If you have a very long running task, it is potentially better, and more efficient to start a brand new, dedicated thread, rather than tie up a thread pool thread. However, you then lose the benefit of having the 'fluffy', simple to use Task object to work with.

So, what to do?

Well, you can use the Thread class to start work items going and do the work, but wrap the implementation in a Task, so that callers can work with a Task, thus getting the practical benefits of using the Thread class to run a long running piece of computationally intensive work, but getting the ease of use of the TPL API also!

To do this, here is the updated WorkItem class:

      public class WorkItem {
        //this produces a task for us
        private TaskCompletionSource<string> completionSource;

        public Task<string> DoWork() {
            //create a new source of tasks
            this.completionSource = new TaskCompletionSource<string>();
            //start work going using ***Thread class****...
            new Thread(this.PerformWork).Start();
            //...however, return a task from the source to the caller
            //so they get to work with the easy to use Task.
            //We are providing a Task facade around the operation
            //running on the dedicated thread
            return this.completionSource.Task;

        private void PerformWork() {
            Thread.Sleep(5000);//do work here...
            //set result of the Task here, which completes the task
            //and thus schedules any callbacks the called registered
            //with ContinueWith to run
            this.completionSource.SetResult("Update with result!");

The Form class stays exactly as it was in the previous (Task) example, as we are still returning a Task<string> to the UI.

So, what are we doing here?

Well, when DoWork() is called, an new TaskCompletionSource<string> object is created. This object has the capability to produce a Task<string> object for us, on demand.

So, we start the work going on a background thread using the Thread class (nothing to do with the Task class), and we then grab a Task<string> from the TaskCompletionSource<string> object, and return that to the caller (the UI).

Therefore, the UI still has its Task<string> representing the operation, and it can register callbacks using ContinueWith() and do everything that the Task<T> class allows!

What about when the work is finished though? Even though the caller has a Task<string>, we aren't actually using a Task<string> to do our work. We are using the Thread class! So, how do we signal that the work has completed, allowing any ContinueWith() callbacks the calling Form class has registered to run?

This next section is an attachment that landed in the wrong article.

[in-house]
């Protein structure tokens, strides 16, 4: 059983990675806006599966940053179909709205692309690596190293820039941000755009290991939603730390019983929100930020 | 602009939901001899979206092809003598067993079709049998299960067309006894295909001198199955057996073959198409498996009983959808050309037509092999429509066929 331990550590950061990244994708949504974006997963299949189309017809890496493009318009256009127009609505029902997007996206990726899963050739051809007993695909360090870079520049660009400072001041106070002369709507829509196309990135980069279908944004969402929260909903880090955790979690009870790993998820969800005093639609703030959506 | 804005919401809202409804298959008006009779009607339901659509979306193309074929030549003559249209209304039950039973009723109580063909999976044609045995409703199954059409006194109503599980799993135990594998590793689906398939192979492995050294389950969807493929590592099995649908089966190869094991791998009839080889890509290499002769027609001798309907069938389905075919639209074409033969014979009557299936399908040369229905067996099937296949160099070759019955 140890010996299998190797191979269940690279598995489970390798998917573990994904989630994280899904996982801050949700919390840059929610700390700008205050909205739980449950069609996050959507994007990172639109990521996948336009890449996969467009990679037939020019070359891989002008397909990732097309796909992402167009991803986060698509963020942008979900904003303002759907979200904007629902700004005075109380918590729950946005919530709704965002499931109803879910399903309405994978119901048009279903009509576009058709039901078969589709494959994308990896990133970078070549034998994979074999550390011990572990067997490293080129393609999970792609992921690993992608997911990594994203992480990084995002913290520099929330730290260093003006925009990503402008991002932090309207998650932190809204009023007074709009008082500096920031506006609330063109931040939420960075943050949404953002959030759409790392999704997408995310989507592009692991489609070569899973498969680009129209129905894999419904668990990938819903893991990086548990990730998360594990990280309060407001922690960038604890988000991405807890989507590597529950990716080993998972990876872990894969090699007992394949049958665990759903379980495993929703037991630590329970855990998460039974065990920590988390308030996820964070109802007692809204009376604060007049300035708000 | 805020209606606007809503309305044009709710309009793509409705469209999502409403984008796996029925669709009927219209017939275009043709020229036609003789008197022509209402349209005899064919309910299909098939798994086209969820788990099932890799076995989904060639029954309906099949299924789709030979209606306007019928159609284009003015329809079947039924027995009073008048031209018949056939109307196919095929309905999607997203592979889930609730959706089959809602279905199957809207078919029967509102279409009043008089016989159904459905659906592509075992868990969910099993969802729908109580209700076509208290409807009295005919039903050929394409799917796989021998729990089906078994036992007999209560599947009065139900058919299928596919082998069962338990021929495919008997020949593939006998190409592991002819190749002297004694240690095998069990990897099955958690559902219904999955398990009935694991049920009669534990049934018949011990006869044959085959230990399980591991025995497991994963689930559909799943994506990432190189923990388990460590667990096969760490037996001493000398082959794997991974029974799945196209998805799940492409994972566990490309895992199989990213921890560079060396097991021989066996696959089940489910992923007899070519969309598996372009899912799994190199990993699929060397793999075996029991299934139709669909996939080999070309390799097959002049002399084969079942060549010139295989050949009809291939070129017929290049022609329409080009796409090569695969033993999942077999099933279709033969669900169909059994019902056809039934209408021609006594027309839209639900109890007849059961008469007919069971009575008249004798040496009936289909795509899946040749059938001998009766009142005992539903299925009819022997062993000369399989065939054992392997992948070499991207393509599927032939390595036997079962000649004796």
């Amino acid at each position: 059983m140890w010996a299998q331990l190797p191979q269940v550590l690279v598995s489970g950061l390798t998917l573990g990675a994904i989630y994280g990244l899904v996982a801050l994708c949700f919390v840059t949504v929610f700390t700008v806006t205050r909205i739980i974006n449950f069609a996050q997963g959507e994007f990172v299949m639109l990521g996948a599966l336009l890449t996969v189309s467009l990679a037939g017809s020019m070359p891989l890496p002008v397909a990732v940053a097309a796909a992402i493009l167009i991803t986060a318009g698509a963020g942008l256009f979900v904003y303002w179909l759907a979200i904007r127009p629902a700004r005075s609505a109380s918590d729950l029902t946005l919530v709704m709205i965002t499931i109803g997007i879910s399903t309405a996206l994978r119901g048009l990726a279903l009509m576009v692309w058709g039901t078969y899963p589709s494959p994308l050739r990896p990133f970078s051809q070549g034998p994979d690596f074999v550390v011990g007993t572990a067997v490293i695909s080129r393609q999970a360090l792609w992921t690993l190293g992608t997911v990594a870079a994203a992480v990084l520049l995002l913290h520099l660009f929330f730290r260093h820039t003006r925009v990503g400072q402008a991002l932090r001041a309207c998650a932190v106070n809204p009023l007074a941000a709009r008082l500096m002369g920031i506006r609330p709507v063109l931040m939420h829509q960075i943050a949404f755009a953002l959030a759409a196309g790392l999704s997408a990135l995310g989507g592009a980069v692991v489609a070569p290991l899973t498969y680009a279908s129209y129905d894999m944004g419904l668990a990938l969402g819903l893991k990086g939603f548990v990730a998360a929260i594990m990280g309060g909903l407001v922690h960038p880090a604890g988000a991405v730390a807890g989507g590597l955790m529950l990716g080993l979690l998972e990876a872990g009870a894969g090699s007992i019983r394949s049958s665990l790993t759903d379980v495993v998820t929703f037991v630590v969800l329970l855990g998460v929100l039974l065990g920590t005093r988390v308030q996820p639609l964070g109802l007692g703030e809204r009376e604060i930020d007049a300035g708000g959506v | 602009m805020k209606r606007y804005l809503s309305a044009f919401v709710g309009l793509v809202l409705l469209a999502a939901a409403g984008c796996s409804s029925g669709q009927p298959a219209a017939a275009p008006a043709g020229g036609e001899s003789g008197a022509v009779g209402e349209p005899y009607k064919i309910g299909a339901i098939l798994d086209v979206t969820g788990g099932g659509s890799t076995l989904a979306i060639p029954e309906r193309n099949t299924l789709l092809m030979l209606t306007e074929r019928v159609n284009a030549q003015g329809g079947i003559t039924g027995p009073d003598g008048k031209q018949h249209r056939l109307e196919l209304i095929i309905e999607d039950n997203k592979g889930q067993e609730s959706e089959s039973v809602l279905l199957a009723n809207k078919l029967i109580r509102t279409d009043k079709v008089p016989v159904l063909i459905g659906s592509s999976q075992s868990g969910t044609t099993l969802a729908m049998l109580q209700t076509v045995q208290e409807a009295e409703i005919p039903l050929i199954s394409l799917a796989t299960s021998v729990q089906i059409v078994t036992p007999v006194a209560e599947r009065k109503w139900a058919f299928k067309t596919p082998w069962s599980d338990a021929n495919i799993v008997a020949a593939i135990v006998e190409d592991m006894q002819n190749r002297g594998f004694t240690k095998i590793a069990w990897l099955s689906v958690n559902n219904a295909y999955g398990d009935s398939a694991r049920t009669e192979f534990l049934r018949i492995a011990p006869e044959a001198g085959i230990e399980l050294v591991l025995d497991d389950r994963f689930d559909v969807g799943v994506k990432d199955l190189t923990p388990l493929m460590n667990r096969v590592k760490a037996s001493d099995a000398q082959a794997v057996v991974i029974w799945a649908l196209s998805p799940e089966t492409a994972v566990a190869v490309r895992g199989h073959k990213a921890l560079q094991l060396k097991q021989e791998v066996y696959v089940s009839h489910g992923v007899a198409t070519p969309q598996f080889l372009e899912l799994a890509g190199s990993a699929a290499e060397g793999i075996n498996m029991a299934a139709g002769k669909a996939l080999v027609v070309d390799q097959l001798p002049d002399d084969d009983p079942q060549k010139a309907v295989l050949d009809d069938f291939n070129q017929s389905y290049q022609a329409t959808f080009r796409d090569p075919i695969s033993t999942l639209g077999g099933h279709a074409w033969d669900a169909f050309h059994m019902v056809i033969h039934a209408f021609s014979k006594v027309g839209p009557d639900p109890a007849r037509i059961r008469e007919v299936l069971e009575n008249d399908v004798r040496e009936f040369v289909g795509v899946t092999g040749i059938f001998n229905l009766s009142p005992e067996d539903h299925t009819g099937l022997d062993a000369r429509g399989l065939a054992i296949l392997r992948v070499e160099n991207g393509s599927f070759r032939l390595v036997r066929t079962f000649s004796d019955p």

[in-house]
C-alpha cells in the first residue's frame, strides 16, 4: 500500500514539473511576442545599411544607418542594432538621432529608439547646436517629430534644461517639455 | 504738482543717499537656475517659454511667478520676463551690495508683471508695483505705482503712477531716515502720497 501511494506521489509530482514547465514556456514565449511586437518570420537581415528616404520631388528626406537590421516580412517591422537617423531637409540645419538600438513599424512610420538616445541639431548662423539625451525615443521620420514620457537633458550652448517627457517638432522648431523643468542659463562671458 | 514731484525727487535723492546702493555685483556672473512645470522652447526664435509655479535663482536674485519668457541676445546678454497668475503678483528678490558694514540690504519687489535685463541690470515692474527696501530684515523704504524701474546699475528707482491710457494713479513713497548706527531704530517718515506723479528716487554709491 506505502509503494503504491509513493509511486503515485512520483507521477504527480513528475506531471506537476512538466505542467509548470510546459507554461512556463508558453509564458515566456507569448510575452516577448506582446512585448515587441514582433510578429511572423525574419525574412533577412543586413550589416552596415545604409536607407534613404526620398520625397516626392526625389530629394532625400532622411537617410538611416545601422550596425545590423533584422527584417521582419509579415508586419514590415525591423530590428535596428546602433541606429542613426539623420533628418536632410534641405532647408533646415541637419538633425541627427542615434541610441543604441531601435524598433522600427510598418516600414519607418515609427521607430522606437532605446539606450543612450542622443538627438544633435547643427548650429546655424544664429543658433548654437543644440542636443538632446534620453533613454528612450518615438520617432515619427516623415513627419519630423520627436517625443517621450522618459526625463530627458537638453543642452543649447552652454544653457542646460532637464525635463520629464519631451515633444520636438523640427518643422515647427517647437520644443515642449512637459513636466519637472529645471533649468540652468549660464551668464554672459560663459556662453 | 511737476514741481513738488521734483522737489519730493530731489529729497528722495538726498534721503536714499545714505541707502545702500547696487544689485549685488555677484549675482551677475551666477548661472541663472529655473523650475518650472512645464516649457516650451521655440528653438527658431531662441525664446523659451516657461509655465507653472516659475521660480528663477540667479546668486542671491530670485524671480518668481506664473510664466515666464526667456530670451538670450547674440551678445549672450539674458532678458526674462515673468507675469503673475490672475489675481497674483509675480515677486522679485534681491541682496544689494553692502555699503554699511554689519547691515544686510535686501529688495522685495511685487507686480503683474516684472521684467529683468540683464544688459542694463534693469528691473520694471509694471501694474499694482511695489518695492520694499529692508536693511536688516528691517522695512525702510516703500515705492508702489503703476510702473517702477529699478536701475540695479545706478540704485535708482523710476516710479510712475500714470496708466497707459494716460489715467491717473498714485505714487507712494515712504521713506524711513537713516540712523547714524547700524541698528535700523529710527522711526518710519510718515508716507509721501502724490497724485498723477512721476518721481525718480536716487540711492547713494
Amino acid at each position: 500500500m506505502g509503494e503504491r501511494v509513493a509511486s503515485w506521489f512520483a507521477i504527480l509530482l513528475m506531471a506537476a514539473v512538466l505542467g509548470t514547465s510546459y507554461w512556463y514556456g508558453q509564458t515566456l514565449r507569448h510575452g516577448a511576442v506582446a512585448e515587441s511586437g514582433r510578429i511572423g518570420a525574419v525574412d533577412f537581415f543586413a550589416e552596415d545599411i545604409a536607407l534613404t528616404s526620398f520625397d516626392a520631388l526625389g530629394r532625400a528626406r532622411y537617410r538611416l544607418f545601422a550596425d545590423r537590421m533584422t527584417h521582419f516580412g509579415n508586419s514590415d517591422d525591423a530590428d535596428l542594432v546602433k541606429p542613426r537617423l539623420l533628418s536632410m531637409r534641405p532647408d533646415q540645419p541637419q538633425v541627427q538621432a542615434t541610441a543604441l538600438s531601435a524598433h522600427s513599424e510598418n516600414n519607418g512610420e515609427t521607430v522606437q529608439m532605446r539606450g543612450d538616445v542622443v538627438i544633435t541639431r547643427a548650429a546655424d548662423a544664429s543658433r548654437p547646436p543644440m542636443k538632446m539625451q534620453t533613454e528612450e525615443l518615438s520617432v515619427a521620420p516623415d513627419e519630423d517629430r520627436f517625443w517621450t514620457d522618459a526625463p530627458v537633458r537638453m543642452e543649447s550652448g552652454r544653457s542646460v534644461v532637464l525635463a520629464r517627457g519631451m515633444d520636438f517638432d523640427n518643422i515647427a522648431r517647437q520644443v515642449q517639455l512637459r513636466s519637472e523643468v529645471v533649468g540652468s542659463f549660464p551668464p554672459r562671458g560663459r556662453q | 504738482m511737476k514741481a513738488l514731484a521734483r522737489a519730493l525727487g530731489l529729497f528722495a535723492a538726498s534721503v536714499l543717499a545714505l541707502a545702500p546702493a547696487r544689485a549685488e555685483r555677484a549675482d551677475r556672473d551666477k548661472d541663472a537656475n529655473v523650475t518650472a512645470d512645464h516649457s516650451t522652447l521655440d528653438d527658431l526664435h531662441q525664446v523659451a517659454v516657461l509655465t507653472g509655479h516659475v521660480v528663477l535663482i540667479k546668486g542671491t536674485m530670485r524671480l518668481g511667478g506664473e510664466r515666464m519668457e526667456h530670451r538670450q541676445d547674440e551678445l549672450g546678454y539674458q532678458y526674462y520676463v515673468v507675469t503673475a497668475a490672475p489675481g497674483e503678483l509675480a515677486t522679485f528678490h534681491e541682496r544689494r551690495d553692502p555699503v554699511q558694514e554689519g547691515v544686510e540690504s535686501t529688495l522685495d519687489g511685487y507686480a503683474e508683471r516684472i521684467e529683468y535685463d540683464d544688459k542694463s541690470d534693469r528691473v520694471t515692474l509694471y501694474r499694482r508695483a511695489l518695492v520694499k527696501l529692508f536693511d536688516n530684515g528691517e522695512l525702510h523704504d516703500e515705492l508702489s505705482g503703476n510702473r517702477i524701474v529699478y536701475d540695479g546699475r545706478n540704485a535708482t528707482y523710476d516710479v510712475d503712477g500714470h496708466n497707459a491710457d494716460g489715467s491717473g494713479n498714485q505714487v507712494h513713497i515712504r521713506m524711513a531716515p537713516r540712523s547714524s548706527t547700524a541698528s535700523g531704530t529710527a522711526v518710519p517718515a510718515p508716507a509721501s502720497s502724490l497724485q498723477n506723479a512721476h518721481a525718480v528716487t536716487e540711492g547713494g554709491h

Simple! We call SetResult() (passing in the hardcoded string result) on the TaskCompletionSource<string> object that produced the Task<string>. That transitions the Task<string> that the UI is working with into a 'completed' state, and schedules any registered callbacks to run!

I find this quite spectacular actually. The Task<T> class provides a very easy to use interface for us developers to interact with. Now, with TaskCompletionSource<string>, we can wrap any operation we want in a Task!

We can change the WorkItem class to use the Thread class behind the scenes, instead of the ThreadPool class, and the Form class would never know, as it would still be getting its Task<string> so it would be happy. Hell, we can even change the WorkItem class to use the BackgroundWorker class behind the scenes, or we could even run the work synchronously, with no extra threads at all, if we really wanted!

Quick note on I/O vs Compute Bound Operations

The BackgroundWorker class, and the Thread and ThreadPool classes are for compute bound operations. So, what if you have an I/O bound operation (reading from a file, for example)?

Well, firstly, note that running IO bound operations in a dedicated background thread is technically wasteful, as the executing thread just sits blocked, doing nothing, while the I/O subsystem completes the operation. Whether this is really a problem in reality will depend largely on the specific software you are developing (for example, a busy server application with thousands of concurrent users may benefit greatly from eliminating this waste, but a standalone desktop application running on a users PC may not benefit so much).

Anyway, it is because of this potential inefficiency, .NET provides methods that perform asynchronous I/O. This is asynchrony without the use of a dedicated thread, using I/O completion ports.

The key example of these methods are in the APM API. It uses pairs of methods that take the following pattern - BeginXXX()/EndXXX() to perform asynchronous I/O in the most efficent way possible (using I/O completion ports).

How can we use these with our Task's though? Well, we can use the technique shown in the previous example to wrap the APM pattern in a Task facade. This means we gain the efficiency benefits of asynchronous I/O for our I/O bound operation, but maintain many of the benefits of the TPL.

(Note: For a little more info on why you shouldn't technically use the a dedicated thread) for I/O bound operations, see here).

Happily, the TaskFactory<T> and TaskFactory classes have actually already had methods built in for this I/O bound scenario. The FromAsync() methods of those classes allow you to wrap I/O bound operations implementing the BeginXXX()/EndXXX() APM pattern in a Task facade automatically for you

FromAsync() uses TaskCompletionSource<T> behind the scenes to wrap the APM implementation in a Task object.